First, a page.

The Italy Planning and Zoning Commission held two public hearings and approved two requests – a zoning change and a specific use permit at a meeting Monday evening.
The group approved a request from Loren Gray Investments, LLC, to permanently rezone 317 Poplar Street from single family residential (SF2) to two family residential (2F) following a public hearing.
Brad Yates, property owner, said he purchased the property about two years ago and tore down the existing structure. He presented commission members with drawings for a proposed duplex at that location.
Teri Murdock, city secretary/administrator, said she sent letters about the proposed zoning change and received no written complaints.
John Speer, a property owner near the proposed duplex location said he had initially had concerns until he saw the drawings. Now, Speer said he saw the duplex as an asset.
Tom Little and Jimmy Hyles, members, both had concerns that he had not allowed adequate off-street parking. Yates said that issue could be worked out by adding a circular drive in the front along with parking at the back of the property.
Following the public hearing, the commission approved the zoning change unanimously providing there was adequate parking.
The remainder of the meeting was more controversial as members of the community fought against a specific use permit for a scrap metal processing center at 320 N. Hwy. 77.
Currently, that property is zoned Light Industrial (LI) on approximately 8.154 acres.
Bob Powers, manager, and Hanna Braden, general manager and chief financial officer of Seville, addressed the commission and answered questions from the public.
Murdock said she sent letters to surrounding property owners but received no replies from residents.
Steven and Cindy Carter, Albert and Diego Garcia, Elmerine Bell and Rory Reeves expressed their concern for approving a permit for a scrap metal processing center.
Steven Carter complained about the additional noise, dust, hours of operation and the affects that would have on neighboring houses.
Diego Garcia said he didn’t want the entrance into the city to look like Hwy. 77 south of Waxahachie. He said they need to keep salvage yards south of Waxahachie.
Cindy Carter was concerned about trucks. She said she didn’t want 18-wheelers coming through day and night. She also pointed out the intersection onto Couch Street from SH 77 is not particularly safe and trucks going to and coming from the plant could cause issues with safety and traffic flow.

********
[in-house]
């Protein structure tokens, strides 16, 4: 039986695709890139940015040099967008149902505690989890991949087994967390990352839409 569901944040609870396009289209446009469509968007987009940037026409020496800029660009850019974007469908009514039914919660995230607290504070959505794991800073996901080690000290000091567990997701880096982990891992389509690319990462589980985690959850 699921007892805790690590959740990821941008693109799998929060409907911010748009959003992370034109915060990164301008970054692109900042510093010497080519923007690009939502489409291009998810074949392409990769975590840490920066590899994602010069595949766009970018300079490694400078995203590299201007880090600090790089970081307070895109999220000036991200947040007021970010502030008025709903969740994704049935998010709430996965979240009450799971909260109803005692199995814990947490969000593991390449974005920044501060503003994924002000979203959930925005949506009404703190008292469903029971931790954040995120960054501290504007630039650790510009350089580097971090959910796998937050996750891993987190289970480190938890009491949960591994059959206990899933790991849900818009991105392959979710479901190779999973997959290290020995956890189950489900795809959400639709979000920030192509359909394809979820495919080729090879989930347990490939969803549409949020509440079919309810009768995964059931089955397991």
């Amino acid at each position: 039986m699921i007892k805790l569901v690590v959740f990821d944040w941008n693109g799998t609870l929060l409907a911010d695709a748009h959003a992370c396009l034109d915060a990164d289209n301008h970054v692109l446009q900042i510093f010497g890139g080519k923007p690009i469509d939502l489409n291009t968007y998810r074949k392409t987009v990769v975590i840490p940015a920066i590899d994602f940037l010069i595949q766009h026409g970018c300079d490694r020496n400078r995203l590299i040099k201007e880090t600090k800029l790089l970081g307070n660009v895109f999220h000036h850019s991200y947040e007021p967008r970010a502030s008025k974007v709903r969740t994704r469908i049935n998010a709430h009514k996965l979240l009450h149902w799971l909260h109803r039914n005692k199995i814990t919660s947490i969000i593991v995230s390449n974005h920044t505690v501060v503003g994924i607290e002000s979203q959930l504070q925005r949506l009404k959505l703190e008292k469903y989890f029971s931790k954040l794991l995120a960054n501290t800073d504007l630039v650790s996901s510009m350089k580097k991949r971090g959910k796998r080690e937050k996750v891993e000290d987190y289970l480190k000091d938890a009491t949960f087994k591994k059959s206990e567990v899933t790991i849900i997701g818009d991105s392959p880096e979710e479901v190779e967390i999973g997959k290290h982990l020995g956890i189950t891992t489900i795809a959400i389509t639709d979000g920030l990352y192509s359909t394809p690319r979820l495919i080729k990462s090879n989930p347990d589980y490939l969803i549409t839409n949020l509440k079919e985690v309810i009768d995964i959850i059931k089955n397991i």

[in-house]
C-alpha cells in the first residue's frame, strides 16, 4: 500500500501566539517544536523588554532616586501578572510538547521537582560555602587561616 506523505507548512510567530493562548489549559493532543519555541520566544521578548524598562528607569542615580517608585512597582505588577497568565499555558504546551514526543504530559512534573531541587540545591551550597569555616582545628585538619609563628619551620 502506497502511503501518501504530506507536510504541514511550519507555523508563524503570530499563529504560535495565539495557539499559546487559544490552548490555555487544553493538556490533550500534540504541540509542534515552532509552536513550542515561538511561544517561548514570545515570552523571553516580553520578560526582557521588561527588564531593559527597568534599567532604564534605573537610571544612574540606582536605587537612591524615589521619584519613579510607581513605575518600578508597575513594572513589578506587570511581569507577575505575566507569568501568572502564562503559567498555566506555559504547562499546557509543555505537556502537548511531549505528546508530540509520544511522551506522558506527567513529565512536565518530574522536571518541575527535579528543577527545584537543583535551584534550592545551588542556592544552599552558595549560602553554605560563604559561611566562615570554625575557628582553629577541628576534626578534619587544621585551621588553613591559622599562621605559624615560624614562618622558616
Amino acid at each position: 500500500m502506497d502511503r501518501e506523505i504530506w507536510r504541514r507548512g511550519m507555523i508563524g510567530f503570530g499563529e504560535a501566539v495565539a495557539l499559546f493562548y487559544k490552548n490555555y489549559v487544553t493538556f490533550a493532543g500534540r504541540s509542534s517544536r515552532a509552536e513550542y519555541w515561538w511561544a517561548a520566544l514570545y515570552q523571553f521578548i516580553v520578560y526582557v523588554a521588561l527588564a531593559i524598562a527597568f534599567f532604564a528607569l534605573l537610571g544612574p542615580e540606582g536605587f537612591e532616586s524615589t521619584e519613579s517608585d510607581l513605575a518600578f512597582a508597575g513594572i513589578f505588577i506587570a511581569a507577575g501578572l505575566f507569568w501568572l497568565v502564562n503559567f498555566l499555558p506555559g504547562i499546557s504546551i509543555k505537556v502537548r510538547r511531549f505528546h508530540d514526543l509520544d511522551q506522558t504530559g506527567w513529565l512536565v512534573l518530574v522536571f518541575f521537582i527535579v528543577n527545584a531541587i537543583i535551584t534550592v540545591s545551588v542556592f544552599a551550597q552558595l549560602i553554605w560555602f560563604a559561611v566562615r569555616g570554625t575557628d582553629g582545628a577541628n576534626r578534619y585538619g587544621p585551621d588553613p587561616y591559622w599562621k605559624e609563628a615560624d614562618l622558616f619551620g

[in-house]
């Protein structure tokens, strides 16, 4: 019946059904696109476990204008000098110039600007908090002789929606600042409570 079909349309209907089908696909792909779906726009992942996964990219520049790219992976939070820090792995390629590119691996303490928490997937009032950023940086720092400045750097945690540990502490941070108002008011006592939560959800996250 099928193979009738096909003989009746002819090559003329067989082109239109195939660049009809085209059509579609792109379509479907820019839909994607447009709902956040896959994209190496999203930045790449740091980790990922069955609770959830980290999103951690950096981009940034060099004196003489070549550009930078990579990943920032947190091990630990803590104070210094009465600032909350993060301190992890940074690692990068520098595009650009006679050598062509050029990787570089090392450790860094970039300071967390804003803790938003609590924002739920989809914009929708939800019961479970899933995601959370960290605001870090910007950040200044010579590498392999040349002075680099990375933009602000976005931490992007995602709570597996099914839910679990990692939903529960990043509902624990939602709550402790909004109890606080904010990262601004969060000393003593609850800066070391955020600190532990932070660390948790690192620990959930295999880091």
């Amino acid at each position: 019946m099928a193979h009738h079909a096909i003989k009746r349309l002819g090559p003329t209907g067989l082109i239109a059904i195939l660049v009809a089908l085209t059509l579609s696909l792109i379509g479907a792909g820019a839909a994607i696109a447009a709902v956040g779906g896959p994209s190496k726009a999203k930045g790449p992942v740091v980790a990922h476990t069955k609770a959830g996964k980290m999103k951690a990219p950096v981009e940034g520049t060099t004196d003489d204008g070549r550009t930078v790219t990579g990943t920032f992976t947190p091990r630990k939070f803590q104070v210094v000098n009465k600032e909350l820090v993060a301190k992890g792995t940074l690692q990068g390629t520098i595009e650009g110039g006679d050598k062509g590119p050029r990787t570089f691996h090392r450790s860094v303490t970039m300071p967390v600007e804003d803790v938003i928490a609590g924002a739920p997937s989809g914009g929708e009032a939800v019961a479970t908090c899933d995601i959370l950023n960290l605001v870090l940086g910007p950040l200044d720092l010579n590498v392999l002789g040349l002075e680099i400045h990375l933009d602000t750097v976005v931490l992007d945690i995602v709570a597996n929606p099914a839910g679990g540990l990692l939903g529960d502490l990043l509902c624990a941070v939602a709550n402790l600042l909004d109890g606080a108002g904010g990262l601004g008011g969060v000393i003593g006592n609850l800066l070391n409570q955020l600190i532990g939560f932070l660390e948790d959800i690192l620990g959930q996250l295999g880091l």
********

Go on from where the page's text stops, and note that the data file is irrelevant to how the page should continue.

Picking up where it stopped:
Albert Garcia said he is a long time Italy resident. He said they could live in another community but said they love Italy. He also said he likes to see new businesses coming into town but said a scrap metal processing center would end up looking like the salvage yards south of Waxahachie. He said the city removed the railroad overpass at Couch Street several years ago to improve the look just north of the cemetery.
Reeves said he hates to stop business from coming into Italy but said these types of businesses need to be located more in the shadows rather than at the entrance to the community.
All praised the upgrade they had done on the former Jamieson facility but said they feared what would happen should they receive this request.
Braden said this would be a prototype facility, a transfer yard, with most things contained inside the building. Currently, the facility is the home office for Seville and a storage facility for some items.
She said Seville scraps industrial plants around the nation and said most things are sorted and sold “on site,”
Hyles said it still boils down to being a scrap metal business and told Braden he thought she had something else in mind besides what she was telling the commission.
The company overseeing the processing center would be Asset Metal Recovery. The purpose of the request, Braden explained, would be to accept scrap metal items, sort them and sell to scrap facilities in Dallas.
She said they were starting with cleaning up smaller communities by taking in scrap from around the community. And then, if successful, expand to other areas.
She said there would be one truck scale and three peddler scales.
Little said the facility looks clean now but asked what it would look like in six months.
She said they would hire up to 10 employees, including office staff.
Braden said Seville worked with an environmental consultant and is knowledgeable about environmental concerns. She said it was not their intent to have their facility look like other scrap metal facilities. She said they would be tearing down machines, such as washing machines, and sorting them inside the plant. She said they would not be accepting automobiles and assured them there would not be any shredding.
The Garcias and the Carters expressed their concern about property values decreasing because of a facility of this type. Garcia said he hated being the guinea pig for Asset Metal Recovery.
Powers said they are not going to change the existing landscape at the site.
Brandon, addressing the commission, said she was asking for a chance.
There was some discussion about allowing the SUP for a specified amount of time and then review. Murdock said this was not legal.
Garcia said this request doesn’t just affect the surrounding property owners but the entire community.
Little eventually made the motion to approve the request with the stipulation that there would be no extended outside storage. Vincente Guerrero made the second. After some hesitation, Joan Grabowski, chair, voted with the pair. Hyles was the lone vote against the proposal.
Addressing Braden, Guerrero said, “We are taking you at your word.”
Hyles said, “Whether it changes or not, this is out of your control now.”
The city council will have final say about the request at its monthly meeting May 13.